You may have noticed that some emails you receive end up directly in your spam folder. You rarely look at these emails, and you usually delete the contents of the spam folder without seeing them. This can happen with your newsletters! But why do emails end up in your spam folder, even if they are not spam?
What is spam?
The term "spam email" (or "junk mail") refers to malicious or unsolicited emails that do not offer any added value to the recipient. The messages are untrustworthy and often have fraudulent intentions. They aim to manipulate the recipient to take action beneficial to the sender - e.g. click a link or disclose confidential data, etc.... Two types of spam emails can be identified:
- Criminally motivated messages.
- Unsolicited marketing emails.
To ensure that recipients are spared these emails as far as possible, email clients have various spam filters. These recognise spam emails, move them to the appropriate folder or delete them immediately. Every email client (like web.de, yahoo, etc...) has its own spam filter. Each one works differently, has a different rating system, has its own specific parameters and lists. Essentially they rate the email senders' reputation.
What is an email sender reputation?
An email sender's reputation is a score given by an Internet Service Provider (ISP) to the company that sends the email. This score represents the ranking of your IP address compared to others - so the score is critical to how deliverable your emails are. The higher the score, the more likely it is that your email will reach its intended recipients. If the score falls, the emails are sent to the recipient's spam folder or rejected from the outset.
The ISPs use a similar approach to assign scores. For example, if a company repeatedly sends emails to inactive addresses, they are temporarily blocked or put on a blacklist, in which case the email addresses are permanently blocked.
The following factors influence the score:
The number of emails sent by the company.
How many recipients have marked the company's emails as spam.
How often the service provider has marked the mails as spam.
Whether the company is on various blacklists.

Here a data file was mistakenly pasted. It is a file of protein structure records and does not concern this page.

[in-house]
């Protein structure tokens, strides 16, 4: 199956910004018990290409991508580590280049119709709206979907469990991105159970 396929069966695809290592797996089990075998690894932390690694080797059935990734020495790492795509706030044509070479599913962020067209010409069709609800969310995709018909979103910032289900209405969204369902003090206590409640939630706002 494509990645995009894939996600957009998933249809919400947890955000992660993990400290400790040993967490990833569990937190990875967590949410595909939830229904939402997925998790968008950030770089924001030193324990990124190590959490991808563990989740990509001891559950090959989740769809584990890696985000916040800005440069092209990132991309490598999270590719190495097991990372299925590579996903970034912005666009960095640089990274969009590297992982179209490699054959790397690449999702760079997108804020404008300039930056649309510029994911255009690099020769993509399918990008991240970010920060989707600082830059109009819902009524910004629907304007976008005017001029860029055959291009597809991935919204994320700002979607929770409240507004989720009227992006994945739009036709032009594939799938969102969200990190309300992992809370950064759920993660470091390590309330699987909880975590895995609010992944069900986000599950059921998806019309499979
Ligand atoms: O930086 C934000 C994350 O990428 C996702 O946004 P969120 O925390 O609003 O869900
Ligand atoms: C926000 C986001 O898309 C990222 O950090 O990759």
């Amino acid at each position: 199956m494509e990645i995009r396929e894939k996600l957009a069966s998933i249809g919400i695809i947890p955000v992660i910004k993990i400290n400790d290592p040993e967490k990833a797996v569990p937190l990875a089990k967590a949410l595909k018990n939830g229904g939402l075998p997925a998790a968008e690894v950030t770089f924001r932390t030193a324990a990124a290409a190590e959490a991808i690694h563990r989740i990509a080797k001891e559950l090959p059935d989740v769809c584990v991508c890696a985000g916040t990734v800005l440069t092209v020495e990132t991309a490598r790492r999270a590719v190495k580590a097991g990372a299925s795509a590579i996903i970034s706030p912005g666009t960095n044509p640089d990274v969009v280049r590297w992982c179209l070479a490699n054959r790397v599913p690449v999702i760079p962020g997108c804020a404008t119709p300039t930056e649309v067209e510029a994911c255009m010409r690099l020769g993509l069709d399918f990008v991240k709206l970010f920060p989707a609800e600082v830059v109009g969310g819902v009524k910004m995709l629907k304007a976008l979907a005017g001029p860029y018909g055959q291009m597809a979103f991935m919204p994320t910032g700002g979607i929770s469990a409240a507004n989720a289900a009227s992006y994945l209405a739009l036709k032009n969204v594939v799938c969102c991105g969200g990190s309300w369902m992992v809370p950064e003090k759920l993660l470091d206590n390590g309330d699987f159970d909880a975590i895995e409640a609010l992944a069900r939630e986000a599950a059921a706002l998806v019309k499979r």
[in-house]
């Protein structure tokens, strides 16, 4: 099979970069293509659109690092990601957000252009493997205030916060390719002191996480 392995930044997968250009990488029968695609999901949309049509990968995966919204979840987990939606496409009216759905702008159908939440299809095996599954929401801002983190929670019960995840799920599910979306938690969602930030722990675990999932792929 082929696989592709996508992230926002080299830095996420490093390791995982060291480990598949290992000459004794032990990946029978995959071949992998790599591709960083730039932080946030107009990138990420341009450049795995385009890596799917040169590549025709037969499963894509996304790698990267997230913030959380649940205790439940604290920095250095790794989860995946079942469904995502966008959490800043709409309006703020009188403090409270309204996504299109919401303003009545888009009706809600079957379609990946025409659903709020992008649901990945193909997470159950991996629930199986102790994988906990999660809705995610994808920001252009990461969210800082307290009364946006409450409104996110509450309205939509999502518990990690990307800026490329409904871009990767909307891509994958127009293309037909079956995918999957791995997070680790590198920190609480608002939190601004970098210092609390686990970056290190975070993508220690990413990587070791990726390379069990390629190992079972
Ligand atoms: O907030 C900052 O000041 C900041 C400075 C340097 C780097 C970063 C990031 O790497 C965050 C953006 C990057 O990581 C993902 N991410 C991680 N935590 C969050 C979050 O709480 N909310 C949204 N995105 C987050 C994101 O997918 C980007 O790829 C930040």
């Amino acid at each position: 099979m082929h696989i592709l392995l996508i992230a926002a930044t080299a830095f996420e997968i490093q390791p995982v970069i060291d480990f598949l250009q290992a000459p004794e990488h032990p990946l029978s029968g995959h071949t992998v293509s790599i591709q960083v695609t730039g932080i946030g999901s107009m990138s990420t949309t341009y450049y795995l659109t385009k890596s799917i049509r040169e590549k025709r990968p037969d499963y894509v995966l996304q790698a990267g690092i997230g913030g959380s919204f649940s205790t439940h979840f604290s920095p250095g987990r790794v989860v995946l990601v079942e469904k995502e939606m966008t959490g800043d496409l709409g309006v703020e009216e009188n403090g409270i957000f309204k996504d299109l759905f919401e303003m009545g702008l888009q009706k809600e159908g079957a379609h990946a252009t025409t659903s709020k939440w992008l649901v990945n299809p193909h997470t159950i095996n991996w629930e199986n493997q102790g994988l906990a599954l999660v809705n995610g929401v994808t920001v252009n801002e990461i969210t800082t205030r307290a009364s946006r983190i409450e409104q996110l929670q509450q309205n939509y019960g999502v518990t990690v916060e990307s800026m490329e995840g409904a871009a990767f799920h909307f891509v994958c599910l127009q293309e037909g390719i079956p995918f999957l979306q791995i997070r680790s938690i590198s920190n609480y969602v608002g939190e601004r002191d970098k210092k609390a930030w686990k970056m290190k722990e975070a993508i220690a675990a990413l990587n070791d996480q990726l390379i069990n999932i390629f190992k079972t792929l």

How often the emails cannot be delivered, for example because they were sent to unknown users.
How many recipients open, reply, forward, delete or click on links in the email.
How many recipients unsubscribe from the list.
Whether the SPF and DKIM are correct.
The accuracy of metadata, format and email structure.
How do I get a good score?
For a good score you can optimise three areas:
- Technical equipment.
- Data quality.
- Content of emails.
- Verify your domain.
- Link your email sender address to an active website.
- DON'T use free web-based email addresses as senders (e.g. @gmail etc...).
- Also avoid addresses like noreply@xxx.
- Look after your address list (Quentn will help you: the addresses for which emails could not be delivered are automatically (temporarily) blocked. This way, you avoid repeatedly sending emails to inactive addresses).
- Only use contacts who have registered via a form and confirmed their email address: by using the double opt-in process, you can ensure that the recipient is also interested in your messages - after all, they have signed up for them.
Content of emails
- Write good subject lines
- Avoid spam words
- Use fewer images and pay attention to the correct text/image ratio (70:30). The faster the email can be loaded, the better - therefore, the images should be less than 1 MB in size.
- Make your emails interesting. This may sound strange to you, but the behavior of the recipient has a major impact on your score. If they don't open your email or only briefly open it, this has a negative effect on you. So, give them incentives to interact with you.